After reading the book I can better understand myself and my Dad. I was not present for my life and I mistreated the people I love while seeking relief from my addiction/discomfort. I even became co-dependent in recovery by trying to replace the substances with gurus. I too had the spiritual experience that made me feel completely loved and free from my insanity. It lasted until I tried to talk about it with other people who did not "get it". I was distracted by their lack of appreciation for what I was saying.
After reading this book I feel like I have been in rehab for a week. I see my disease better. Mathew Perry lived the unbelievable nightmare of mental illness and lived to tell about it. We focus on the substance when that substance is really just an attempt to treat the real problem. Is self-awareness of the core issue enough to free oneself from the intolerable agony of having paralyzing feelings of being discarded and fearing it will happen again and again. Even if only just by the president of the PTA. Isolation is the only way I knew to protect myself from fulfilling the prophecy my sister made to me. She said I would never have any friends. I was eight years old. She was nine. I believed her. I was all alone on Rancho Drive. I had no friends not even my sister. Just the word "friends" can trigger my discomfort. No matter how many people I call friend I can not dispel that belief. The big secret I carry is I believe I have no value. When people treat me as though I have no value I want to die. Mathew said it annihilated him to be left. Annihilated describes the feeling I want to avoid the most. Until now I could not think of a word strong enough to convey my discomfort. Annihilation feels right. Sadly, whenever I risked talking about this belief, I was told to "get over it". That would be fine accept it is who I think I am. Can I just get over it?
What or how would I know if I were over it?
"I want God to always be there for me now, whenever I clear my channel to feel his awesomeness."
I hope you read the book.
And so when Friends, Lovers and The Big Terrible Thing begins we are at a crisis moment in Matthew Perry's life. It was 2018 and as he tells us his colon ruptured due to years of opioid use. It was a life threatening situation and after this dramatic opening some readers may decide they've had enough. But that would be a mistake.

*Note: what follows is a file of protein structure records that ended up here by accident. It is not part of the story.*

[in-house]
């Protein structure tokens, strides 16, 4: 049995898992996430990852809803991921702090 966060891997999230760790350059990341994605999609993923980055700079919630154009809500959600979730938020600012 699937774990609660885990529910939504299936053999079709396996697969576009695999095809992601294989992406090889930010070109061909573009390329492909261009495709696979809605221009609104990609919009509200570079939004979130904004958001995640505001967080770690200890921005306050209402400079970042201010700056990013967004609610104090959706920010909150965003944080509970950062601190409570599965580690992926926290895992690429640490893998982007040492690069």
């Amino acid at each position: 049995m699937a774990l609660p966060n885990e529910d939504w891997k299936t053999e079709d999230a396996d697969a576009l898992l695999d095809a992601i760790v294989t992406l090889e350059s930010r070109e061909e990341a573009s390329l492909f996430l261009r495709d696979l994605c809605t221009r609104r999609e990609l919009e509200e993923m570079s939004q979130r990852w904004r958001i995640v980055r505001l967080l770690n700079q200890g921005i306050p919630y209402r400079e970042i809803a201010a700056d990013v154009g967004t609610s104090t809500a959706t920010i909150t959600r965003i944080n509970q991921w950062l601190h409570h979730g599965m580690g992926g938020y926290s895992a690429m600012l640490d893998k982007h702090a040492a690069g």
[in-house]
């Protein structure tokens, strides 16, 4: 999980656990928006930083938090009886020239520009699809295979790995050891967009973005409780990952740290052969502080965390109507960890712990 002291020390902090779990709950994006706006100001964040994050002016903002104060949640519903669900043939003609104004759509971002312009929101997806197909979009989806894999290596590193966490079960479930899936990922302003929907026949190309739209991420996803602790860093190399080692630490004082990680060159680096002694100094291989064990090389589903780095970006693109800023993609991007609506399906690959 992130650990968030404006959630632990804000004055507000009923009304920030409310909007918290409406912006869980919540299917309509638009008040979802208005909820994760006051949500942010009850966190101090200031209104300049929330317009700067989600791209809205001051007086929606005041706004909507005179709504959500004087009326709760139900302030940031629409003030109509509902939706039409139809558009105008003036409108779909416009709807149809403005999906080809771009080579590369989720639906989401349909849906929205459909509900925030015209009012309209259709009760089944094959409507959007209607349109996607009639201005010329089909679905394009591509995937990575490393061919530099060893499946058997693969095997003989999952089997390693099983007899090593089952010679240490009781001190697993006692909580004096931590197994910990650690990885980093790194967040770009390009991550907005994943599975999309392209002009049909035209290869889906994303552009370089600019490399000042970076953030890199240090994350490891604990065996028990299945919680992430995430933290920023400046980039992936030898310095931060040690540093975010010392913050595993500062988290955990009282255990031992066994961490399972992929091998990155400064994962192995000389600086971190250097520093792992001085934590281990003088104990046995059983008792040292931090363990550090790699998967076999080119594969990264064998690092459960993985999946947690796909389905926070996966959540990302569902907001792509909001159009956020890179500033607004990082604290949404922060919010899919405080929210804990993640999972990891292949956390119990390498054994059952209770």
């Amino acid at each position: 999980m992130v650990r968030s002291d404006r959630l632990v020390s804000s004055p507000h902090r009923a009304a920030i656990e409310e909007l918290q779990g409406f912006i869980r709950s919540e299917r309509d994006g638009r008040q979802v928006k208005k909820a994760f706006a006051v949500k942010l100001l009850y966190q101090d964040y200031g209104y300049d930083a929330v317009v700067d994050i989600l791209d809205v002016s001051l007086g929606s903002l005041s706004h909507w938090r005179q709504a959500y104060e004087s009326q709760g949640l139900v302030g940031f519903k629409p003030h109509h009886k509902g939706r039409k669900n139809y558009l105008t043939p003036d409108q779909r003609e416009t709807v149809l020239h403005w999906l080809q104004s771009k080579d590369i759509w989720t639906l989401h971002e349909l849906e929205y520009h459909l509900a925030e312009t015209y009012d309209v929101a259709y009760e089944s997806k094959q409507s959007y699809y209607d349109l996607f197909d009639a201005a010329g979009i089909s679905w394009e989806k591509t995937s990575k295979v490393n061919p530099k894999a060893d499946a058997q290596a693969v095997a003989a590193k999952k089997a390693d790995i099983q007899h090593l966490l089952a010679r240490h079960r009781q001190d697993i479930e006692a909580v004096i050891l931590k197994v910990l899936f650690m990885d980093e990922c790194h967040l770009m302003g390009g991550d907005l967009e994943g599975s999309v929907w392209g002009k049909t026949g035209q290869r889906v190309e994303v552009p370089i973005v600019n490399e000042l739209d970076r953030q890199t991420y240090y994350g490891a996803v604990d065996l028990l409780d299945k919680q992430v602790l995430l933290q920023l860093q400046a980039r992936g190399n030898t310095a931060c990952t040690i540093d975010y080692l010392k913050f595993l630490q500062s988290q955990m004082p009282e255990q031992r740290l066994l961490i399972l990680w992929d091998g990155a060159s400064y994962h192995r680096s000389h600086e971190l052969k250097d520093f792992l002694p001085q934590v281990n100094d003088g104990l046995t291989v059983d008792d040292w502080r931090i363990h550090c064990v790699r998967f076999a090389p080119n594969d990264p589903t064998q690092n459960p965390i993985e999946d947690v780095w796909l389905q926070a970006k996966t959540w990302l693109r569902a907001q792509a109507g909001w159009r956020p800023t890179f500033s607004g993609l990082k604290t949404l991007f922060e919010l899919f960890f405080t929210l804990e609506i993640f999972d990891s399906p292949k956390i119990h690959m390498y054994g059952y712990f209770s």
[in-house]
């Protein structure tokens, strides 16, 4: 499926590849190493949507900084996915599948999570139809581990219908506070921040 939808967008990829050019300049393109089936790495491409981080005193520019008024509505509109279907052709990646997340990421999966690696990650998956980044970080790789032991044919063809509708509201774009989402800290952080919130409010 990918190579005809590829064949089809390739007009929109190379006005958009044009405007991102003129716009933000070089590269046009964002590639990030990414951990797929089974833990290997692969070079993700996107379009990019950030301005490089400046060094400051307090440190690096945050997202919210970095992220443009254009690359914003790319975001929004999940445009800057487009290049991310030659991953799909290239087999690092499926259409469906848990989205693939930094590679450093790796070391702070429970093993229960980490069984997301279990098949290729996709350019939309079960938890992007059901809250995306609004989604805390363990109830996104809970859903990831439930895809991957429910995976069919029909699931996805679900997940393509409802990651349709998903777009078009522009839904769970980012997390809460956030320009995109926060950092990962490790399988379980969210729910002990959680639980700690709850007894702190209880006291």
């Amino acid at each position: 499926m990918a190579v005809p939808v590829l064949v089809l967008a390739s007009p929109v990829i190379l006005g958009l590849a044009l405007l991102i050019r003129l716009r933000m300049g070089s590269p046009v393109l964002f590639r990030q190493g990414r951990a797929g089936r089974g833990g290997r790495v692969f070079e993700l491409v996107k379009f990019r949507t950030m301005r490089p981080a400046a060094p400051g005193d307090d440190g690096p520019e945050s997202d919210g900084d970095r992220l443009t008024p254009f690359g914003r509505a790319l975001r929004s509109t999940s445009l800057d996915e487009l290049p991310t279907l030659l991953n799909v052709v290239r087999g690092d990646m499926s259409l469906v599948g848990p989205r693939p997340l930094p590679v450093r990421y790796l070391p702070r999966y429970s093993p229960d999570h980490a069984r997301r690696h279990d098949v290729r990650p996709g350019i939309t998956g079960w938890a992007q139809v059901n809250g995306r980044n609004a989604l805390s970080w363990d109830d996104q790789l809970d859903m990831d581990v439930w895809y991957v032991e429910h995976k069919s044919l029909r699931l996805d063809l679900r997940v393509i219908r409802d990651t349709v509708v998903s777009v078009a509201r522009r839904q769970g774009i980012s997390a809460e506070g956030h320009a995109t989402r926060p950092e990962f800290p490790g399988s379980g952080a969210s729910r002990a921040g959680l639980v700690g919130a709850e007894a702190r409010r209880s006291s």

I know for myself that I learned alot not only about Perry's struggles with substance abuse which is the major part of the book but also about his childhood growing up in Ottawa and Los Angeles. He had plan as a teenager to become a tennis pro but realized he was good but would never be great. And so following in his father's footsteps he decided to give acting a try. He loved it and was great at it. We learn about Perry's audition for Friends and he continues to be extremely grateful for his time on the show and remains close with the cast and crew to this day.
And that is what is so admirable about this memoir because as hard as Matthew Perry can be on himself, he is very generous when talking about his parents, siblings, friends, girlfriends, co-stars. This is a serious memoir about addiction and I finished the book wanting the best for Matthew Perry and if a reader is a fan of Chandler I think knowing about the actor who portrayed him will not disappoint. I recommend Friends, Lovers and The Big Terrible Thing and I believe its a book that will help people.
This is an honest account of addiction and I applaud Mr Perry for bravely sharing his life in this way. Having known people with addiction, who sadly did not make it, I am grateful that this book shines a light, not only for other addicts (therefore showing you are not alone and even the rich and famous can have their lives ruined by drugs and alcohol) but also to the judgemental who have no idea what addiction is.
I feel sad that he has gone through so much and, what should have been an amazing experience i.e Friends, was overshadowed by an intense loneliness and foreboding. And yet, he still battles on (how incredible addicts are each day they say no) and aims to help others because that's what life is about.
This is not a literary masterpiece but it is, I believe, more important than that because it is an honest account of a man's battle through life.